By way of a broken foot (not mine, thankfully), I lucked into my first scene concert. Because “Apologize” was kind of a cool song in 2008 I guess, I bought a ticket for OneRepublic’s Crocs Next Step Campus Tour at Gannon University in my hometown of Erie. A billion boring singles and an awful fashion trend later, pretty much everything about that last sentence embarrasses me.
But a handful of days before the show, lead singer Ryan Tedder broke his foot (there’s an “All the Right Moves” joke somewhere in there, but I’m too lazy to find it) and had to cancel the gig. High school me thought, ‘seriously, does a broken foot make it that hard to sing?’
So in a last-second scramble, Cartel was added to the lineup as the show’s headliner, and now I can’t imagine it any other way. I saw the “Honestly” video on VH1 a few times and loved it, so I made my friend (and concert going partner) Ethan burn me a copy of “Chroma” and tried to commit as many lyrics as I could to memory. The band was hot on the heels of its self-titled album, so it was a frantic dash to take in two albums in the span of like, six hours.
The opener — no-hit wonder rapper Fabolous — sucked, but when Cartel hit the stage, I pogoed like a good little pop-rock soldier and sang along with all the songs I knew (“Honestly,” “Burn This City,” and “Runaway”) and faked it through the ones I didn’t. I bought a shirt and wore it the next day to a chorus of “what the heck is a Cartel?” I didn’t care. Having a band that felt like my secret was the best feeling.
Testament, Savatage - Bob Nanna (Braid)
It wasn’t my very first show, but it was one of the first shows I attended unaccompanied by parents or chaperones. March 25, 1990. The Vic in Chicago. The lineup: Testament, Savatage, and Nuclear Assault. This was towards the end of my regrettable “metal phase.” (The next show I saw that year was actually Naked Raygun.) When I think back on it, it may have been this particular Testament show that pushed me more towards punk, or at least the punk ethic. It was more my speed.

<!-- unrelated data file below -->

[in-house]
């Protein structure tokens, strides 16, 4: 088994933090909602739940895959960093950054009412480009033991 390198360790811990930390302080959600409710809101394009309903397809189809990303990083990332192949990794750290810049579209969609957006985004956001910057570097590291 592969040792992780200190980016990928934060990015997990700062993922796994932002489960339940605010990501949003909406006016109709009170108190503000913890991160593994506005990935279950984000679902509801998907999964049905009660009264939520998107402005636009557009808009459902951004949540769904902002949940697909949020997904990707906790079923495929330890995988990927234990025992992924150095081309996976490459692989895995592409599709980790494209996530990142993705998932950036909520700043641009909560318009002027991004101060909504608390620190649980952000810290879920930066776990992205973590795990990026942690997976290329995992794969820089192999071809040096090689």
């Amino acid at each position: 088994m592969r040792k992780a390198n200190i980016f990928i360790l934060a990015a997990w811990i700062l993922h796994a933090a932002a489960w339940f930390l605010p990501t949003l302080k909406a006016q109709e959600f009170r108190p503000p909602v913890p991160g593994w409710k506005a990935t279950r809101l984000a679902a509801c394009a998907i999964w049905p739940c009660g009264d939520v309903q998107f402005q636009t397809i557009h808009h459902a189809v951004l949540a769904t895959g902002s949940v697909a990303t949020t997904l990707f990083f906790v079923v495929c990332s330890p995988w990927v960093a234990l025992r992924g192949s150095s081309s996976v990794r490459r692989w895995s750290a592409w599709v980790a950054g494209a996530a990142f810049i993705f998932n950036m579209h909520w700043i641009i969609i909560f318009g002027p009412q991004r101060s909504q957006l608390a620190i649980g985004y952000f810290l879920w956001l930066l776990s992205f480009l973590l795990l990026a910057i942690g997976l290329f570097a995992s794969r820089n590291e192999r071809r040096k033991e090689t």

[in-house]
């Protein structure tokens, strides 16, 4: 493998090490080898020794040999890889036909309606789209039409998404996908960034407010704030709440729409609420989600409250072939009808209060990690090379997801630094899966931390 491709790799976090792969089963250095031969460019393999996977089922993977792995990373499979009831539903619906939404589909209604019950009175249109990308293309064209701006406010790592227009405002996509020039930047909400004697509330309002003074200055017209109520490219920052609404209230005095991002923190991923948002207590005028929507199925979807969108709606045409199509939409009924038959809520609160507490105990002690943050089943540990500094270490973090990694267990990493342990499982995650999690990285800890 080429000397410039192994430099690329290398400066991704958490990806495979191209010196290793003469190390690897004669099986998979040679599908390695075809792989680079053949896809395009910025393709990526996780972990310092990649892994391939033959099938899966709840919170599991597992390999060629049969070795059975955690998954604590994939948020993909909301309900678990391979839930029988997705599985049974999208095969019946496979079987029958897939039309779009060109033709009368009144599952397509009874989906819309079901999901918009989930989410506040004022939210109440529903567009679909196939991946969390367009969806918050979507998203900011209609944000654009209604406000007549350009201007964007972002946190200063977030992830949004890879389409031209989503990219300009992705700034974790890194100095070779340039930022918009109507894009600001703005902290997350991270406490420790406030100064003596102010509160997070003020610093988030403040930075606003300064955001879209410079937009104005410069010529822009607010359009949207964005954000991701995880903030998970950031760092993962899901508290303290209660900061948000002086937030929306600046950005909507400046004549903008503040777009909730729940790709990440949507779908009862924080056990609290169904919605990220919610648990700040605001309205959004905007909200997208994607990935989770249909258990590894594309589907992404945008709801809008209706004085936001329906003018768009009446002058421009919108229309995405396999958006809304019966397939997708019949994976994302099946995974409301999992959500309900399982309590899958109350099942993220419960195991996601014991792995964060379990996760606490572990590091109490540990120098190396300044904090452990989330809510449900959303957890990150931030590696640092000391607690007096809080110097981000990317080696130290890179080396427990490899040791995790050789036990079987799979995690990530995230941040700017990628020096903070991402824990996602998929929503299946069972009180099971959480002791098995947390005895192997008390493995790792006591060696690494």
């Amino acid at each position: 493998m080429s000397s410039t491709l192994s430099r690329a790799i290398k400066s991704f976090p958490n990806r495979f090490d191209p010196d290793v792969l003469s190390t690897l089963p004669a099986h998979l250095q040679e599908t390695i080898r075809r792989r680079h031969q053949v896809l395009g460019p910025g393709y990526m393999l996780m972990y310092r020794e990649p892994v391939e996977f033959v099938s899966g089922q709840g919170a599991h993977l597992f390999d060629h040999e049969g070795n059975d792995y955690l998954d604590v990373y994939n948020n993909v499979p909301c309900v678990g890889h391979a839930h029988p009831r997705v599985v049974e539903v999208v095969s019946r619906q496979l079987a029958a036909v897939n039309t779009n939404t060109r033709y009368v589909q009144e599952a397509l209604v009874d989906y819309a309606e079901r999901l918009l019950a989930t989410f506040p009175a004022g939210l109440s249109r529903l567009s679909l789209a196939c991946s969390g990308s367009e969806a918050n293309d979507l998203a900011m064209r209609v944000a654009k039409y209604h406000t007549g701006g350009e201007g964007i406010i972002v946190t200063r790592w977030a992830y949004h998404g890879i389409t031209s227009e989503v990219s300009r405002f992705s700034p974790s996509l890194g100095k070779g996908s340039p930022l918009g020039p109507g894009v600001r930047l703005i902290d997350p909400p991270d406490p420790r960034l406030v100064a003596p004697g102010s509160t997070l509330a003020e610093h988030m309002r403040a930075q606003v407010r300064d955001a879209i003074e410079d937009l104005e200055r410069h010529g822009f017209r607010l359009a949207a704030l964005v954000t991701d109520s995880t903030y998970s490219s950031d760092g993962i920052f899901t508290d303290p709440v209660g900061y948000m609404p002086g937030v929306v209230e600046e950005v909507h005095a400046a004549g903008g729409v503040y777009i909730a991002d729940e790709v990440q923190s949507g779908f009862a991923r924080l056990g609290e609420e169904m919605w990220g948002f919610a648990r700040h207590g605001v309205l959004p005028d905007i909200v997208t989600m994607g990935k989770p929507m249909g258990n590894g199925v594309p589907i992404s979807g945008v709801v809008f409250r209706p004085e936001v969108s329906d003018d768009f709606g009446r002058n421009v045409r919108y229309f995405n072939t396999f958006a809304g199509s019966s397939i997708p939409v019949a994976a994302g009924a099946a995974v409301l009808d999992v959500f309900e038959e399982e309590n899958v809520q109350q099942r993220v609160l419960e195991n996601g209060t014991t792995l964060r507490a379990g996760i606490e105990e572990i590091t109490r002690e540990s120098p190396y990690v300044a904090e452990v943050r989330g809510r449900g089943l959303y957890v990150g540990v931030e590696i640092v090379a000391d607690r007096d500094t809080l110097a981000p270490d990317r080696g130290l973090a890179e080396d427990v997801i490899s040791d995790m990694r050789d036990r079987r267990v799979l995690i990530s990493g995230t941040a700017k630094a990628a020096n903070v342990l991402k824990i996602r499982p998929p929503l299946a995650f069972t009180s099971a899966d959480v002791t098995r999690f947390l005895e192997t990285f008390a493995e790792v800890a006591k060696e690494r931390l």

Taking Back Sunday are finishing the writing for their next record today. Check out a tweet from drummer Mark O’Connell after the jump.
Taking Back Sunday ‘TAYF10’ DVD/CD Nearly Finished
We launched the Emo 8 round of March Sadness on this past Monday, and it’s been the most voted round yet! Voting for the Emo 8 round will end on Sunday night before the Forlorn 4 begins, which is why we thought it’d be a great idea to post our matchup guide for the current round of bands in the tournament again for a new Friday Discussion. Vote here until Sunday night and make sure to check out the analysis on each band while reblogging with your comments below!
90’s 1v3 Emo 8 Face-off: Jimmy Eat World vs The Get Up Kids
Jimmy Eat World, by Adrienne Fisher
Longevity: 18 years, 7 full lengths, one lineup change
Analysis: While the Get Up Kids boast an impressive career longevity and impact on “the scene,” it is pretty impossible to compete with the stability of Jimmy Eat World. Major label relationships, gold records, and worldwide commercial appeal are just some of the things that JEW has accomplished in their time, with their 8th studio record coming this year. No big deal, right?
The Get Up Kids, by Josh Hammond
Longevity: The Get Up Kids: 16 years (4 of which they were inactive), 5 full-length records, 2 lineup changes (pre-Four Minute Mile)
Analysis: From 1996 to 2011 The Get Up Kids were cranking out music in masses. The Kansas City collective pushed out 5 full length discs and a complilation album over that course of time. Additionally, they also released 4 Eps and 4 split discs with the bands Coalesce, Braid, The Anniversary and Rocket From The Crypt. A series of 6 seperate videos were released for the songs “Shorty,” “Overdue,” “Stay Gone,” “Man of Conviction,” and “The One You Want.” Tracks from the above releases found their way to 19 different samplers and “single release” discs over the course of that 15 years. They also managed to put out a live disc, Live From The Granada, which doubled as a break up album, and a release meant to celebrate their 10th anniversary.